Marketing and running a business is challenging. Colin Walsh learned this first hand while working at his father's vending company, Coin Café. Majoring in graphic design, Walsh had wanted to try new selling strategies, but was unable to implement them while handling the operations side of the business. It would take more than 20 years before he could bring his marketing expertise to the forefront.
He went to work for Hometown Suburban TriCity Vending when it bought Coin Café in 2008, and it's been a winning strategy for everyone. Since Walsh's appointment, the company has achieved double digit growth. Walsh admits he takes pride in customizing color presentations that wow the client and identifying specific programs for a location, but it takes the managers, like Ken Daly, Ken Martin, and Bob Daly, to make his promises a reality.
Hometown starts small
In 1986, two brothers decided to start a vending business, Suburban Vending, Oak Lawn, Ill. The arrangement was simple, Ken Daly ran the business due to his experience working for various local vending companies as a driver and service technician. He also kept his job as night auditor for a hotel chain. Bob Daly invested in the business, and, being a CPA, maintained the finances while keeping his job at Walgreens. They borrowed their father's van and ran the business out of the garage. They had one route.
Growth by acquisition
"It's hard to grow in this business without a dedicated marketing person," said part-owner, Ken Martin, "Until Colin, we grew mostly by acquisition."
In 1987, the brothers decided to buy another single route operation, called Hometown. They put the two operations together and Ken Daly began working full time at the company, now called Hometown Suburban Vending. "We kept both names," said Bob Daly, "to make the transition as smooth as possible."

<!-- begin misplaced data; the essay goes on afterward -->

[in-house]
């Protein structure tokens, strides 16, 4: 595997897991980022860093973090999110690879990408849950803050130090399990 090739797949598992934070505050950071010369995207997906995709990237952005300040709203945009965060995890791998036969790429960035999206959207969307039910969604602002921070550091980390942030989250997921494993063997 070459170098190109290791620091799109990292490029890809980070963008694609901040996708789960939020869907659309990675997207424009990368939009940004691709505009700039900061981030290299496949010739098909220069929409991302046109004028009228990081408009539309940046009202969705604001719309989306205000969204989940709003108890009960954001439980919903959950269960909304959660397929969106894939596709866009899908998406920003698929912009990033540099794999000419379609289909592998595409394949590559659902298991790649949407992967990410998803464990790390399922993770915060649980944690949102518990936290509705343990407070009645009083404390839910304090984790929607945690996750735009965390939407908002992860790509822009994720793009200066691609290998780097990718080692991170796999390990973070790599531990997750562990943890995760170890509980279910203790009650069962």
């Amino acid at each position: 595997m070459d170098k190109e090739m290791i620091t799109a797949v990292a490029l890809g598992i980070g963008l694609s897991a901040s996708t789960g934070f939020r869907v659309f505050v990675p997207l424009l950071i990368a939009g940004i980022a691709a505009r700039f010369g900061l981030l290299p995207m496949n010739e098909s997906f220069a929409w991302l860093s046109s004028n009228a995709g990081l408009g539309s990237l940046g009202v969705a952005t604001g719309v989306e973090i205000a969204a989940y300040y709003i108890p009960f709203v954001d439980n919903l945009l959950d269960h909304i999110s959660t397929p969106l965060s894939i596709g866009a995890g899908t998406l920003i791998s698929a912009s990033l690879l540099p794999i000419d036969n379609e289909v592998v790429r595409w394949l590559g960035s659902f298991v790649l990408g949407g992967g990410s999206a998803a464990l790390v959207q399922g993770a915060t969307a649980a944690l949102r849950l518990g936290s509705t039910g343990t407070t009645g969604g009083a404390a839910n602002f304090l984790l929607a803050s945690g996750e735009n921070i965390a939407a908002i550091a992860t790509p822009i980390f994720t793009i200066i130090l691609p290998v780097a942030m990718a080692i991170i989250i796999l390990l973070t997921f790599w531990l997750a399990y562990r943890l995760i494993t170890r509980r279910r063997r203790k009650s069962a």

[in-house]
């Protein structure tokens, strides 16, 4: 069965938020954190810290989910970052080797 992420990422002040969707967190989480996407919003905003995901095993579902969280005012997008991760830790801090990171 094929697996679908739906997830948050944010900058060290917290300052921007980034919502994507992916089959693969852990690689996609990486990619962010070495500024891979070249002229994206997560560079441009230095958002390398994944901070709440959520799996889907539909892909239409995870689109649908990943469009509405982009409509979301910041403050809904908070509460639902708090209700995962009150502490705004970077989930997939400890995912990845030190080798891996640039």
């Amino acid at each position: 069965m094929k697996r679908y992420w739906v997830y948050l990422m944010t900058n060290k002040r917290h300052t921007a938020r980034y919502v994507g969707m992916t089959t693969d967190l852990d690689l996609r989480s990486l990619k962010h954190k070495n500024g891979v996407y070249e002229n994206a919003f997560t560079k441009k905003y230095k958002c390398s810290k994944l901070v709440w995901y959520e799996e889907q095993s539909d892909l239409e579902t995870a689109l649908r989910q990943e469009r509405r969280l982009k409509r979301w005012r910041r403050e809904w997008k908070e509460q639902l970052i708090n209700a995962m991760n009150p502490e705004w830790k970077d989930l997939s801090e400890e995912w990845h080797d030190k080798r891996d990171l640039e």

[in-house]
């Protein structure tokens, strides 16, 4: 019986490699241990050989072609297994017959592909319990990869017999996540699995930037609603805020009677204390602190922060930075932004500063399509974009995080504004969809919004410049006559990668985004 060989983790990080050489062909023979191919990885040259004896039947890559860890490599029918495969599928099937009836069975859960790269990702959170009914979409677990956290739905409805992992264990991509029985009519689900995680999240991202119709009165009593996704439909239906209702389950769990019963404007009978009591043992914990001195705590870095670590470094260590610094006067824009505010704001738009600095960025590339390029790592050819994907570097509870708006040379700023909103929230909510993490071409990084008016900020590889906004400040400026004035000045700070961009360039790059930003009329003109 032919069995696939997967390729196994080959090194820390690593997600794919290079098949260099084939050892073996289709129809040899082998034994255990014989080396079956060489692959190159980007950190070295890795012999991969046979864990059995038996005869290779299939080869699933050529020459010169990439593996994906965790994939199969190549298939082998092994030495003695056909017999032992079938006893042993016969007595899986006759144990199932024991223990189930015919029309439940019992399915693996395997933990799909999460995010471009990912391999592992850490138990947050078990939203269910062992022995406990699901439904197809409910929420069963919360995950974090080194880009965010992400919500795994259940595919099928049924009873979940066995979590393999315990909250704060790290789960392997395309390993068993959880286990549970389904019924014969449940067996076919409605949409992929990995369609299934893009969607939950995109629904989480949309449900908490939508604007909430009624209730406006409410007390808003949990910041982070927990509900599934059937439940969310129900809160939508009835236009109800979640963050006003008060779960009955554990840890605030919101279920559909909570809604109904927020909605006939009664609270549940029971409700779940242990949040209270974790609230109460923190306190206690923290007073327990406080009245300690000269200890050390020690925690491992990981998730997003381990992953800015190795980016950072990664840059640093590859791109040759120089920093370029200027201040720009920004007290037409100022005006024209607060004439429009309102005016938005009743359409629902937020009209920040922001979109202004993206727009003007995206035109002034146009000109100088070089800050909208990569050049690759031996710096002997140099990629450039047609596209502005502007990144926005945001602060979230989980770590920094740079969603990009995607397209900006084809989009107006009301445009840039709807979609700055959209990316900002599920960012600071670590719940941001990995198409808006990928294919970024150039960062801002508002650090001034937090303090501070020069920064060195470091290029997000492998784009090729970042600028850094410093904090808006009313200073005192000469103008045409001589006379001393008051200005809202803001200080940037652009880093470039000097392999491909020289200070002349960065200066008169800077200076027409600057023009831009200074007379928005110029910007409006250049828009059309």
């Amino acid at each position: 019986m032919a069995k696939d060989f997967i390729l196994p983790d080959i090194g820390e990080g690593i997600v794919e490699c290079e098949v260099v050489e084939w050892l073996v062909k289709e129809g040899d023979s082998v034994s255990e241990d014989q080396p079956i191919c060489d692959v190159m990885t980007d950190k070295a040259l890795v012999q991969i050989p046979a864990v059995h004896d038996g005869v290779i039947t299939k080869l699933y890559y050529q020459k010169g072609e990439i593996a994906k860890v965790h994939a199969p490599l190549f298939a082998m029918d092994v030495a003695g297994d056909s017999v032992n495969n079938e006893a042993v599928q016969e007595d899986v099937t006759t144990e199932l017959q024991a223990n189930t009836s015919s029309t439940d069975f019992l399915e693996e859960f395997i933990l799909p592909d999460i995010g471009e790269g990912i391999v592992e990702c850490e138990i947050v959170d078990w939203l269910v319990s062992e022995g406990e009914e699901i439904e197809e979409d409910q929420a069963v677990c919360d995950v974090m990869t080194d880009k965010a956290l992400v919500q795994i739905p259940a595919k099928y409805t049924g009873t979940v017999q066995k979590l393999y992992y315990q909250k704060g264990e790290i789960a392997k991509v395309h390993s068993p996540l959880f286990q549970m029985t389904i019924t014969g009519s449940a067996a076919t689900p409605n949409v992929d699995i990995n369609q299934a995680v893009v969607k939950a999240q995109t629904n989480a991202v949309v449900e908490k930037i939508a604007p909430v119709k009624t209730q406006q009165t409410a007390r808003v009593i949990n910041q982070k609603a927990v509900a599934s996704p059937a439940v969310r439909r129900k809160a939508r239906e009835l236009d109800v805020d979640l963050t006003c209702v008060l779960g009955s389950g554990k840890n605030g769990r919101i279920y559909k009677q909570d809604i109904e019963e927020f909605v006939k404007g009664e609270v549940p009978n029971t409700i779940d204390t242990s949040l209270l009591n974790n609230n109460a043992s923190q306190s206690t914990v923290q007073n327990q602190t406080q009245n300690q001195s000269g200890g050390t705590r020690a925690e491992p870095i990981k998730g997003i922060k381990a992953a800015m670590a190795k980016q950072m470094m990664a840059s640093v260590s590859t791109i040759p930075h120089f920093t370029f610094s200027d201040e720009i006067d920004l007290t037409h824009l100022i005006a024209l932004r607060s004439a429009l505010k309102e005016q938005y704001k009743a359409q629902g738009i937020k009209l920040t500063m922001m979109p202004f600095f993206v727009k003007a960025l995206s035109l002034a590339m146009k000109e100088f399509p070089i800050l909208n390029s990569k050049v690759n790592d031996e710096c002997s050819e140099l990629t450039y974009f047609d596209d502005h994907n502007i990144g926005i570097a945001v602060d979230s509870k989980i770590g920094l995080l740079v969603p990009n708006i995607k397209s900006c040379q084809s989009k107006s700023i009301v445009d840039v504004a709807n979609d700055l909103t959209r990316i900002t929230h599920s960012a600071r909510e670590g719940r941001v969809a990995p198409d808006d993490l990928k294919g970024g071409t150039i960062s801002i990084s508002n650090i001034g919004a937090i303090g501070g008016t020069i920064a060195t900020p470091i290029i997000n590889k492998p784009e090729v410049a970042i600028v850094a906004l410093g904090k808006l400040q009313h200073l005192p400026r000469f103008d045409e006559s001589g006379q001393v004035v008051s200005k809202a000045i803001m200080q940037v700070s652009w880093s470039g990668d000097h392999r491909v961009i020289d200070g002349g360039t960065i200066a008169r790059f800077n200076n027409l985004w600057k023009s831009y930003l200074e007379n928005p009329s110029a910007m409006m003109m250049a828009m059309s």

In 1993, they hired a good friend, Ken Martin, who was employed as a vending repair technician for another company. "Kenny and I ran the routes," said Martin.
It soon became apparent that Martin was putting in just as much time as Daly, so the brothers offered him a share of the business, and he became a partner.
In 1996, Hometown Suburban acquired TriCity Vending to its company, and name. "We were looking to grow and Jack (the owner of TriCity) was ready to sell," explained Martin. TriCity was based in Peru, Ill., 90 miles west of Oak Lawn, giving the company another geographic area and room to grow between its two locations. Martin moved to Peru to manage that branch, while Ken Daly manages the Oak Lawn facility. Hometown/TriCity lost many accounts in Peru when news of the merger was announced, but due to Martin and Walsh, Hometown/TriCity is back up to 80 percent of that market. "Colin went in and showed them what we could do," said Martin, "That won a lot of them back."
Operations and marketing were too much
Walsh reinvigorated his vending career at Hometown/TriCity, but his selling strategies evolved much earlier. Walsh had ideas about how to market a vending business back when he went to work for his father's company, Coin Café, in 1983. He had just graduated college with a graphic design degree, so he created selling materials and graphics for the Website. He now does this for Hometown/TriCity. One of his projects was the company's Website. It is very informative and filled with professional graphics of location managers touting the quality service of Hometown/TriCity to special snack and food programs. The text links to information about the different services Hometown/TriCity offers. There's also link to a video on YouTube showcasing Hometown/TriCity's vending area treatments and flash animation.
From the time Walsh went to work for his father, he struggled to balanced marketing as well as handle day to day operations at Coin Café, which his father started in 1955. One thing Walsh did while at the company was get the attention of local media. As vice president of the Illinois Automatic Merchandising Council, he was instrumental in a 1997 public relations campaign the council continued until two years ago. The campaign earned TV interviews about vending.